The back stack of our gas kiln is full, the door to the kiln closed, the studio lights shut off. The sun has set, the dog and cat are fed and Warren and I set out for our walk. Our footsteps pound a rhythm, our conversation piercing the cold. The words we speak pour out from whiteness and go to nothingness with an intimacy unavailable in daylight.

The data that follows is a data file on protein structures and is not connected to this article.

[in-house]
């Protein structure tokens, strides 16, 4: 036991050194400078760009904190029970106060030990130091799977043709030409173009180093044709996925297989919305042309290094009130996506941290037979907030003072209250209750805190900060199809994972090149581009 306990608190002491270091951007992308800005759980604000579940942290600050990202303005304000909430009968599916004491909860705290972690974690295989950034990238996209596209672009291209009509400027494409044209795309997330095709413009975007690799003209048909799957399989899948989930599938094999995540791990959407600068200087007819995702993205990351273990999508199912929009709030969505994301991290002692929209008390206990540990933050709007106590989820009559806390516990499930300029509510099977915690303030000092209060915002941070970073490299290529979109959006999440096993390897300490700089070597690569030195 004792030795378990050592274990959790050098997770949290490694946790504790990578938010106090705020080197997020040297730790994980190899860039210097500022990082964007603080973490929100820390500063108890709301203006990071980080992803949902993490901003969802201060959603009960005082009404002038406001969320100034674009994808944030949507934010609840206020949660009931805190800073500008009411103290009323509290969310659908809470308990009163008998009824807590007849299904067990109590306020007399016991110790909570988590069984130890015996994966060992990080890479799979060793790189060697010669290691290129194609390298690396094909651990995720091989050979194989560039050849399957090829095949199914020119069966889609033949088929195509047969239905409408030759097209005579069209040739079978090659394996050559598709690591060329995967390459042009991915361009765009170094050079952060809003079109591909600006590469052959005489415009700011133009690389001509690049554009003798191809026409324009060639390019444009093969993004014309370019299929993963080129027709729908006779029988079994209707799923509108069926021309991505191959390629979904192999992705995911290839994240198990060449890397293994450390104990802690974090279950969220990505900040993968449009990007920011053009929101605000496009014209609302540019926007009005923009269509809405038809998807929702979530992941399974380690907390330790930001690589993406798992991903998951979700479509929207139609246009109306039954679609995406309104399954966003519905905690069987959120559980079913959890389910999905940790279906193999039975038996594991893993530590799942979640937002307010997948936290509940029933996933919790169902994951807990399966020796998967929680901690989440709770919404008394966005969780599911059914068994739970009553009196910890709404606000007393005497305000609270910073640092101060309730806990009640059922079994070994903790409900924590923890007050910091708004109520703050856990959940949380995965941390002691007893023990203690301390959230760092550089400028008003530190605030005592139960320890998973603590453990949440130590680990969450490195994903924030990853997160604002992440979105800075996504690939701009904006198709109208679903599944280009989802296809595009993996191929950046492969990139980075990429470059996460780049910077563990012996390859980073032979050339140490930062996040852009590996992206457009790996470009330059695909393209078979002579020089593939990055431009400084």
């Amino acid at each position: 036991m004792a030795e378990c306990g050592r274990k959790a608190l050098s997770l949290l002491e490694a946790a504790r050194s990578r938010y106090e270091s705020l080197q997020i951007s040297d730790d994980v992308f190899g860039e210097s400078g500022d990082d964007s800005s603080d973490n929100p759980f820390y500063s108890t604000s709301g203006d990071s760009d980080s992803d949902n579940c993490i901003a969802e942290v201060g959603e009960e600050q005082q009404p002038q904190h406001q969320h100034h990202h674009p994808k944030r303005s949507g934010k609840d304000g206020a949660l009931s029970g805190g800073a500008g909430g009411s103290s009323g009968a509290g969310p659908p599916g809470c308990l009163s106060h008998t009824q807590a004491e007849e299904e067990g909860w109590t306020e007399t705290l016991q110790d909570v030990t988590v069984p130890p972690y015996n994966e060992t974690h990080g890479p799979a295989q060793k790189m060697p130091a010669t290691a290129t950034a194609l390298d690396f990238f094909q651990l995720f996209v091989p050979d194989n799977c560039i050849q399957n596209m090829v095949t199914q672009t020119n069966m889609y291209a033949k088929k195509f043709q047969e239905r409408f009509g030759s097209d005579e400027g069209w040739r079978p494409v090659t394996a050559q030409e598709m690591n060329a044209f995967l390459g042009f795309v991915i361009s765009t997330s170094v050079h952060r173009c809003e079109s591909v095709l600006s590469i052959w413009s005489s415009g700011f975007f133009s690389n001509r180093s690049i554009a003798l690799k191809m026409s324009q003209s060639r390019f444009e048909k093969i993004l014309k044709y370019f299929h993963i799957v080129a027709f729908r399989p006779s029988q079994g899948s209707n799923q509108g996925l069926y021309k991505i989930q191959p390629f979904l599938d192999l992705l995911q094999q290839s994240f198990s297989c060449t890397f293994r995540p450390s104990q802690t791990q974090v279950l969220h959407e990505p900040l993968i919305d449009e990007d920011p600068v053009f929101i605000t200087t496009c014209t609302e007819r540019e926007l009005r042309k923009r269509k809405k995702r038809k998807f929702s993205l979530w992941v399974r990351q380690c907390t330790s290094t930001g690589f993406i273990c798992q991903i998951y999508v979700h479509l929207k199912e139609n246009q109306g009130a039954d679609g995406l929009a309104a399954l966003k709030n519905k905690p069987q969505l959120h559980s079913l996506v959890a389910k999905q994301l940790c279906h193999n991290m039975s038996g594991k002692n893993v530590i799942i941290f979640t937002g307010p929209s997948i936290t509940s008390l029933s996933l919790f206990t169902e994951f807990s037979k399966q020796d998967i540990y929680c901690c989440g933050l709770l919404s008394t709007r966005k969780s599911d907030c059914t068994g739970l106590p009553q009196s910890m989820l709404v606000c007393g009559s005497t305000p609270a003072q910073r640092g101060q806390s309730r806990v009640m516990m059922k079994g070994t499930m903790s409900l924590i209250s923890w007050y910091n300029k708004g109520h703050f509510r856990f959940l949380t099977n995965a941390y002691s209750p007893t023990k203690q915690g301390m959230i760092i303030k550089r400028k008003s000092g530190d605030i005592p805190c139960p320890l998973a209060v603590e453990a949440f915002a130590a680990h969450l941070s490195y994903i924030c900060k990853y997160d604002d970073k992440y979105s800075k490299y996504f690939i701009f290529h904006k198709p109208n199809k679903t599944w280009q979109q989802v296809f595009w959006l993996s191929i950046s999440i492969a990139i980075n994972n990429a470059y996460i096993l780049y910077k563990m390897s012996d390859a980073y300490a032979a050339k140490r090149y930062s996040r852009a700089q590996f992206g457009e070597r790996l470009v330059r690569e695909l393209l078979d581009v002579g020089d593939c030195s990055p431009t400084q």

Never are voices so beautiful as on a winter's evening, when dusk almost hides the body, and they seem to issue from nothingness with a note of intimacy seldom heard by day.
-- Virginia Woolf, Night and Day (published by Duckworth, 1919)